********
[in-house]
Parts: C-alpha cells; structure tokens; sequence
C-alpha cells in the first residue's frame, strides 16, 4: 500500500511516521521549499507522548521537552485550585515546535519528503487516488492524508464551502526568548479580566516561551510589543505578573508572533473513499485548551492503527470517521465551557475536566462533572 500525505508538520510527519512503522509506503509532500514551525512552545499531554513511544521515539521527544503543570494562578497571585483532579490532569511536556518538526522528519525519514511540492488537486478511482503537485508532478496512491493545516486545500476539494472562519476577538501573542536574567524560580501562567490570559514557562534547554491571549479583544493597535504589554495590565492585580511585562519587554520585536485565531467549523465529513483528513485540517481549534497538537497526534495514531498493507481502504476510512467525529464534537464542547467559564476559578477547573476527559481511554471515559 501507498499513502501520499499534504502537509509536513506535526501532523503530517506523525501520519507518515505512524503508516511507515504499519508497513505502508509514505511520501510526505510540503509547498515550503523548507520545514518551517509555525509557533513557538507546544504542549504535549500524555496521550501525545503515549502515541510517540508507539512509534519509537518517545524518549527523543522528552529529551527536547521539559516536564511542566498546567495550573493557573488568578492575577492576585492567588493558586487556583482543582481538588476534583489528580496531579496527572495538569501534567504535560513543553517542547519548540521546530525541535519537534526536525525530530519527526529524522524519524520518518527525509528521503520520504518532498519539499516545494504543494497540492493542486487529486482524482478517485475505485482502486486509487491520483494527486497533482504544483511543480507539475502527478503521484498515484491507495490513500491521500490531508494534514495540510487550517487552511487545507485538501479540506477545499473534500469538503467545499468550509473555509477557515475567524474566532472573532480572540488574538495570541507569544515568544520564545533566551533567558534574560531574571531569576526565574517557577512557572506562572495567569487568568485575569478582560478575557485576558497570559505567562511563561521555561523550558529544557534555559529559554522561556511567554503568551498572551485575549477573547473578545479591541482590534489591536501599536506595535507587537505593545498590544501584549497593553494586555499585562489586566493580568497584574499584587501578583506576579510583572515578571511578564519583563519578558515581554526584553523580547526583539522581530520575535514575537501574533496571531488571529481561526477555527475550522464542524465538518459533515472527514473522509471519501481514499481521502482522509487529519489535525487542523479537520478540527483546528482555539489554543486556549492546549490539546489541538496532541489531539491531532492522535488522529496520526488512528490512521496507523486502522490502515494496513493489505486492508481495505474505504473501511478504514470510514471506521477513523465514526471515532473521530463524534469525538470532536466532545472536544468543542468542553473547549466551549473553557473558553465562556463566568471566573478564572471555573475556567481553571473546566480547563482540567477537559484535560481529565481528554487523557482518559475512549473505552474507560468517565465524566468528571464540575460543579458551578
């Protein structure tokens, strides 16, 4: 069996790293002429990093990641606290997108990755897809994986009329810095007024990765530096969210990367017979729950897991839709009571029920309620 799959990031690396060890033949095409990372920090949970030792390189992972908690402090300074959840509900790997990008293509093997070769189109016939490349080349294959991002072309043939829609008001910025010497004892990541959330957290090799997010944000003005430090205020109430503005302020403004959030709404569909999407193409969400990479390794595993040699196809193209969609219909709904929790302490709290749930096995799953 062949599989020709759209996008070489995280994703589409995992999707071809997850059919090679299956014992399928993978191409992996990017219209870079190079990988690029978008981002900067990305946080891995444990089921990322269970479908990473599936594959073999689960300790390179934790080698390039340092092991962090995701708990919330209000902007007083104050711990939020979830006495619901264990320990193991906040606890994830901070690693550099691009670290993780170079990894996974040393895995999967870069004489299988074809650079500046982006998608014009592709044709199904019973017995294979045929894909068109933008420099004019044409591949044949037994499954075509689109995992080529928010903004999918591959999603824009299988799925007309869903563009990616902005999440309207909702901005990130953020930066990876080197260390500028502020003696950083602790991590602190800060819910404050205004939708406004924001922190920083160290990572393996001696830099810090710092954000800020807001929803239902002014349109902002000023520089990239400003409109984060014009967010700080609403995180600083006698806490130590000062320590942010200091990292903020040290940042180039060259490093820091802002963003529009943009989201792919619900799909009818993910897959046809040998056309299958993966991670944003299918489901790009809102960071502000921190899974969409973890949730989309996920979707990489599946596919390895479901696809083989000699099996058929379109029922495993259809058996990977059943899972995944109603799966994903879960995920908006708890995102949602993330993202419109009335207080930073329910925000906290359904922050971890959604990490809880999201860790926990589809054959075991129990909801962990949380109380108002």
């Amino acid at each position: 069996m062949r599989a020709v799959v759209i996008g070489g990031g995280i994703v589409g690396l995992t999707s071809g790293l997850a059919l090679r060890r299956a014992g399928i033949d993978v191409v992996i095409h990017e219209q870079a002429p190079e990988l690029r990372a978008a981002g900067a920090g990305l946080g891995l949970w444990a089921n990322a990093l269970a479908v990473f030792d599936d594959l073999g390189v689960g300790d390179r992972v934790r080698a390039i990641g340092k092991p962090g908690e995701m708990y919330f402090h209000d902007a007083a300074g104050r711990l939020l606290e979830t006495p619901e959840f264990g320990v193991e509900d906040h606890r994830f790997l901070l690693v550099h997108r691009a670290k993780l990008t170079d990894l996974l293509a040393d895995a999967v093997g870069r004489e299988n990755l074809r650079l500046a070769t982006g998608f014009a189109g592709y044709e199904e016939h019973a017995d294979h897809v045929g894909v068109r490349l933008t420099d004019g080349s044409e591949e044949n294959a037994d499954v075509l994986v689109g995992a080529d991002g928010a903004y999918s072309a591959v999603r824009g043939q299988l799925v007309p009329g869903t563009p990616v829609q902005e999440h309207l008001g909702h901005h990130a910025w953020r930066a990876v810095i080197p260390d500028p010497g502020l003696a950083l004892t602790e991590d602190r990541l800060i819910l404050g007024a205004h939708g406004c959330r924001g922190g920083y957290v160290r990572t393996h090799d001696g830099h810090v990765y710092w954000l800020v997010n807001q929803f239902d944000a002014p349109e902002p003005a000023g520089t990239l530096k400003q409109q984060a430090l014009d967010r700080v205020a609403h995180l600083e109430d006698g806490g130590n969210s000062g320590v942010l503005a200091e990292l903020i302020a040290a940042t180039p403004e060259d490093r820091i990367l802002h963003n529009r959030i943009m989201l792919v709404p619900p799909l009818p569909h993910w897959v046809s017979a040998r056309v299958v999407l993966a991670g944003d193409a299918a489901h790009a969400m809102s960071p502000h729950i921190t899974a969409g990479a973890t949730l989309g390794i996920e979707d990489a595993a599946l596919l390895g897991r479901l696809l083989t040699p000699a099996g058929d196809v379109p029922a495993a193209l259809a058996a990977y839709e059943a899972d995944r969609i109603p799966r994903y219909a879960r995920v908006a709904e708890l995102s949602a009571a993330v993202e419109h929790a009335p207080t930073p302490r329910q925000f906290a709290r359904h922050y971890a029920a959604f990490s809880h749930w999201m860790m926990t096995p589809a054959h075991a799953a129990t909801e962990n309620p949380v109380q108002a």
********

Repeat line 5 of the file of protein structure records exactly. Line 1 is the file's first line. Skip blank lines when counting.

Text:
């Amino acid at each position: 069996m062949r599989a020709v799959v759209i996008g070489g990031g995280i994703v589409g690396l995992t999707s071809g790293l997850a059919l090679r060890r299956a014992g399928i033949d993978v191409v992996i095409h990017e219209q870079a002429p190079e990988l690029r990372a978008a981002g900067a920090g990305l946080g891995l949970w444990a089921n990322a990093l269970a479908v990473f030792d599936d594959l073999g390189v689960g300790d390179r992972v934790r080698a390039i990641g340092k092991p962090g908690e995701m708990y919330f402090h209000d902007a007083a300074g104050r711990l939020l606290e979830t006495p619901e959840f264990g320990v193991e509900d906040h606890r994830f790997l901070l690693v550099h997108r691009a670290k993780l990008t170079d990894l996974l293509a040393d895995a999967v093997g870069r004489e299988n990755l074809r650079l500046a070769t982006g998608f014009a189109g592709y044709e199904e016939h019973a017995d294979h897809v045929g894909v068109r490349l933008t420099d004019g080349s044409e591949e044949n294959a037994d499954v075509l994986v689109g995992a080529d991002g928010a903004y999918s072309a591959v999603r824009g043939q299988l799925v007309p009329g869903t563009p990616v829609q902005e999440h309207l008001g909702h901005h990130a910025w953020r930066a990876v810095i080197p260390d500028p010497g502020l003696a950083l004892t602790e991590d602190r990541l800060i819910l404050g007024a205004h939708g406004c959330r924001g922190g920083y957290v160290r990572t393996h090799d001696g830099h810090v990765y710092w954000l800020v997010n807001q929803f239902d944000a002014p349109e902002p003005a000023g520089t990239l530096k400003q409109q984060a430090l014009d967010r700080v205020a609403h995180l600083e109430d006698g806490g130590n969210s000062g320590v942010l503005a200091e990292l903020i302020a040290a940042t180039p403004e060259d490093r820091i990367l802002h963003n529009r959030i943009m989201l792919v709404p619900p799909l009818p569909h993910w897959v046809s017979a040998r056309v299958v999407l993966a991670g944003d193409a299918a489901h790009a969400m809102s960071p502000h729950i921190t899974a969409g990479a973890t949730l989309g390794i996920e979707d990489a595993a599946l596919l390895g897991r479901l696809l083989t040699p000699a099996g058929d196809v379109p029922a495993a193209l259809a058996a990977y839709e059943a899972d995944r969609i109603p799966r994903y219909a879960r995920v908006a709904e708890l995102s949602a009571a993330v993202e419109h929790a009335p207080t930073p302490r329910q925000f906290a709290r359904h922050y971890a029920a959604f990490s809880h749930w999201m860790m926990t096995p589809a054959h075991a799953a129990t909801e962990n309620p949380v109380q108002a």